We had a few discussions about this in the past few days and quickly realized that we don’t have a way of knowing upfront exactly how many machines or to allocate to each jacuzzi. This number will vary based on the frequency of the builders in the jacuzzi (periodic, nightly, or on-change) as well as the number of pushes to the builders’ branches. Because of this we are firmly committed to making these allocations dynamically adjustable. It’s possible that it may take us many attempts to get the allocations right – so we need to make it as painless as possible. This will also enable us to shift allocations if there’s a sudden change in load (eg, mozilla-inbound is closed for a day, but b2g-inbound gets twice the number of pushes as usual).

There’s two major pieces that need to be worked on: writing a jacuzzi allocator service, and making Buildbot respect it.

The allocator service will be a simple JSON API with the following interface. Below, $buildername is a specific type of job (eg “Linux x86-64 mozilla-inbound build”), $machinename is something like “bld-linux64-ec2-023″ and $pool is something like “bld-linux64″:

  • GET /builders/$buildername – Returns a list of machines that are allowed to perform this type of build.
  • GET /machines/$machinename – Returns a list of builders that this machine is allowed to build for.
  • GET /allocated/$poolname – Returns a list of all machines in the given pool that are allocated to any builder.

Making Buildbot respect the allocator is going to be a little tricky. It requires an explicit list of machines that can perform jobs from each builder. If we implement jacuzzis by adjusting this list, we won’t be able to adjust these dynamically. However, we can adjust some runtime code to override that list after talking to the allocator. We also need to make sure that we can fall back in cases where the allocator is unaware of a builder or unavailable.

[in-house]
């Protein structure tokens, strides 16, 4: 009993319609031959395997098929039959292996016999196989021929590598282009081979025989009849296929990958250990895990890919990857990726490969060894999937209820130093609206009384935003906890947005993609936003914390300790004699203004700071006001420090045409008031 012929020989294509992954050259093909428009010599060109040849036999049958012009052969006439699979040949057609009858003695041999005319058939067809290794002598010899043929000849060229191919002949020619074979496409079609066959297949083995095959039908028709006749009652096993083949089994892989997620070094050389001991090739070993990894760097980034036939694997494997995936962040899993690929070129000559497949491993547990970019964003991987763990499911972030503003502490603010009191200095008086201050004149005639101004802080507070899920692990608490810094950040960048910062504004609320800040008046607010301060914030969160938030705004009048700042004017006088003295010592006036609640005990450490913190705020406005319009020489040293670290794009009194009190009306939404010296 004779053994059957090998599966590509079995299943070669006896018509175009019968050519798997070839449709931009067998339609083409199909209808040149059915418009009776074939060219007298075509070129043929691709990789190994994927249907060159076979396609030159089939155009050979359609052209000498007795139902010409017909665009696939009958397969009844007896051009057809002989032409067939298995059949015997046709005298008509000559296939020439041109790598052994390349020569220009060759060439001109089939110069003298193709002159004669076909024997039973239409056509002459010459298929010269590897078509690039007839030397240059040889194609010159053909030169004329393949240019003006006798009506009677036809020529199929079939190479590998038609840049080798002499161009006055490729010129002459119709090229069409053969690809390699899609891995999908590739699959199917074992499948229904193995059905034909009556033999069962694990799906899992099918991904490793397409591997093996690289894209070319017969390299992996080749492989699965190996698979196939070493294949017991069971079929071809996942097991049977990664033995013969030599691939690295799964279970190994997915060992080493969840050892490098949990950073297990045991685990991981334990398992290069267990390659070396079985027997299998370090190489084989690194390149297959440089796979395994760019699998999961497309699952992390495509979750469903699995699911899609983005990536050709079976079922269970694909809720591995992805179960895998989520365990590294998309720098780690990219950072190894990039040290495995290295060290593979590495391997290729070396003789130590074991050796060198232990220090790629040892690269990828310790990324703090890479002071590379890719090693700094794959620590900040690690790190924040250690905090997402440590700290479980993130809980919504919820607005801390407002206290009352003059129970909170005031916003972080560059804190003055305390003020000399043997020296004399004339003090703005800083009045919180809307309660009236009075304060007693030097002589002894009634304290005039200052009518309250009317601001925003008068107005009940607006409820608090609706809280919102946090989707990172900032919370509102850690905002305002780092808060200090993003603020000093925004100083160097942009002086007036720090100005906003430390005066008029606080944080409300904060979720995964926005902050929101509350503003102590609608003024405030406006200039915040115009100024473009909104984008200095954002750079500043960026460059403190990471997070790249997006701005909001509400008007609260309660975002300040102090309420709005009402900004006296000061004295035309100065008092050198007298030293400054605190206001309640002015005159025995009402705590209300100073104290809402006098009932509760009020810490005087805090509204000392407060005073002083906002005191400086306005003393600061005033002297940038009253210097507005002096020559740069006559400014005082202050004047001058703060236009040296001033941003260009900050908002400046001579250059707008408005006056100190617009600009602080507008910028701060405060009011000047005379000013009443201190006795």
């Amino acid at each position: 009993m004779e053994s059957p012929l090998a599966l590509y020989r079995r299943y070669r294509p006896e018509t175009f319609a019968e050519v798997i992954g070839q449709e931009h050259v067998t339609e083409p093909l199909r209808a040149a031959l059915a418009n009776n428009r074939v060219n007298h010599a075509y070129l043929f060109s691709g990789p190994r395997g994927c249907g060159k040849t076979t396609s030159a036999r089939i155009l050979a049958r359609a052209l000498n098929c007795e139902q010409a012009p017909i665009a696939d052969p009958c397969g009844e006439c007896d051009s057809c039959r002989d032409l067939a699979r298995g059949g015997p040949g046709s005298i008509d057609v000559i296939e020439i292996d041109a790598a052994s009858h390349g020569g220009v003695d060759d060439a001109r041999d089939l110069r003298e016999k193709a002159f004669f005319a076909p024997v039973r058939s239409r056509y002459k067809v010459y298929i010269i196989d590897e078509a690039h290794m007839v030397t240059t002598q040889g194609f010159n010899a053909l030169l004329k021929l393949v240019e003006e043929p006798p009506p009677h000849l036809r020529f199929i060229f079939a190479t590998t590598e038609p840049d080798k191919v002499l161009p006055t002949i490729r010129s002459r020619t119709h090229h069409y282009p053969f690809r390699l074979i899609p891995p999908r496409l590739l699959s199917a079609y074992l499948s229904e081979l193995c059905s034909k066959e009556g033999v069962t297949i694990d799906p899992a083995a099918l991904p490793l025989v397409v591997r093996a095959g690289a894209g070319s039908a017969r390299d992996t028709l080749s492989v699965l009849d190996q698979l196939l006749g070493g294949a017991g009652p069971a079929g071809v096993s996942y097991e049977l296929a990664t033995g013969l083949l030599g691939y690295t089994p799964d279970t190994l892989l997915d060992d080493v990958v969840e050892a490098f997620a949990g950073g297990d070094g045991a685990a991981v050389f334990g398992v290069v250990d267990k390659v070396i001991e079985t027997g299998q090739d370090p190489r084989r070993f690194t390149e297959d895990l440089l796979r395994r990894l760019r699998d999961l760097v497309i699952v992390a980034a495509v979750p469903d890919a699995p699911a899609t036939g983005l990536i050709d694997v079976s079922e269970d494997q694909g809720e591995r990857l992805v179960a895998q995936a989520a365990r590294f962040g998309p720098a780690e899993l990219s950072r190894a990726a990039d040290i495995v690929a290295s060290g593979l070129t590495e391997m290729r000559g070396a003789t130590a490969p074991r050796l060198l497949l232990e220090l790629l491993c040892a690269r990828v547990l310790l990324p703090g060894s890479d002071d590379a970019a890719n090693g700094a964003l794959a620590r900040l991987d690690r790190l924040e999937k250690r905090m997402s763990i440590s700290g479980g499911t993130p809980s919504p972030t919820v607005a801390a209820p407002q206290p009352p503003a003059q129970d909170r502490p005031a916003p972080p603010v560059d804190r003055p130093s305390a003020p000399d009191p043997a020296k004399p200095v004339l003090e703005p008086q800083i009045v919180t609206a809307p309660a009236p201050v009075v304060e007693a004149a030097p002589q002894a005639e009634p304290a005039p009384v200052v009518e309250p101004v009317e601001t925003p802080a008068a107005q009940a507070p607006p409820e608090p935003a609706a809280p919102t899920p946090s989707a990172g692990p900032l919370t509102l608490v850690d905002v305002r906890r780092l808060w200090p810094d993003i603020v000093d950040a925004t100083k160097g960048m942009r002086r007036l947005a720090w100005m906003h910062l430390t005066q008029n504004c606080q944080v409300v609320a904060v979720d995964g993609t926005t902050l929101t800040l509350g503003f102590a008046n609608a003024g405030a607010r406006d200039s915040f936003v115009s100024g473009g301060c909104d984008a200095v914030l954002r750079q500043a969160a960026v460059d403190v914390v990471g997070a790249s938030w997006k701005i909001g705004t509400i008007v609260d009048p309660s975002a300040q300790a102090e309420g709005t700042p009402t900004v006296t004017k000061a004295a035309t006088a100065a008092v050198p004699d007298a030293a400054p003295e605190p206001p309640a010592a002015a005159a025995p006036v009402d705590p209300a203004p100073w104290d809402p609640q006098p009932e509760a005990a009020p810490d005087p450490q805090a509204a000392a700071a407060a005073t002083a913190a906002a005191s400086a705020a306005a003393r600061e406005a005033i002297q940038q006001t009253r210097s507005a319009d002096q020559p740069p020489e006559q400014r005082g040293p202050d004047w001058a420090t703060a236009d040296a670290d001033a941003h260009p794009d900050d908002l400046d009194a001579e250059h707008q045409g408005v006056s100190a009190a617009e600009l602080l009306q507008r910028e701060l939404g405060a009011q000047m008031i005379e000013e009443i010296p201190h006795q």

To do this, we’re adding code to the Buildbot masters that will query the jacuzzi server for allocated machines before it starts a pending job. If the jacuzzi server returns a 404 (indicating that it’s unaware of the builder), we’ll get the full list of allocated machines from the /allocated/$poolname endpoint. We can subtract this from the full list of machines in the pool and try to start the job on one of the remaining ones. If the allocator service is unavailable for a long period of time we’ll just choose a machine from the full list.

This implementation has the nice side effect of allowing for a gradual roll out — we can simply leave most builders undefined on the jacuzzi server until we’re comfortable enough to roll it out more widely.

In order to get things going as quickly as possible I’ve implemented the jacuzzi allocator as static files for now, supporting only two builders on the Cedar tree. Catlee is working on writing the Buildbot code described above, and Rail is adjusting a few smaller tools to support this. John Hopkins, Taras, and Glandium were all involved in brainstorming and planning yesterday, too.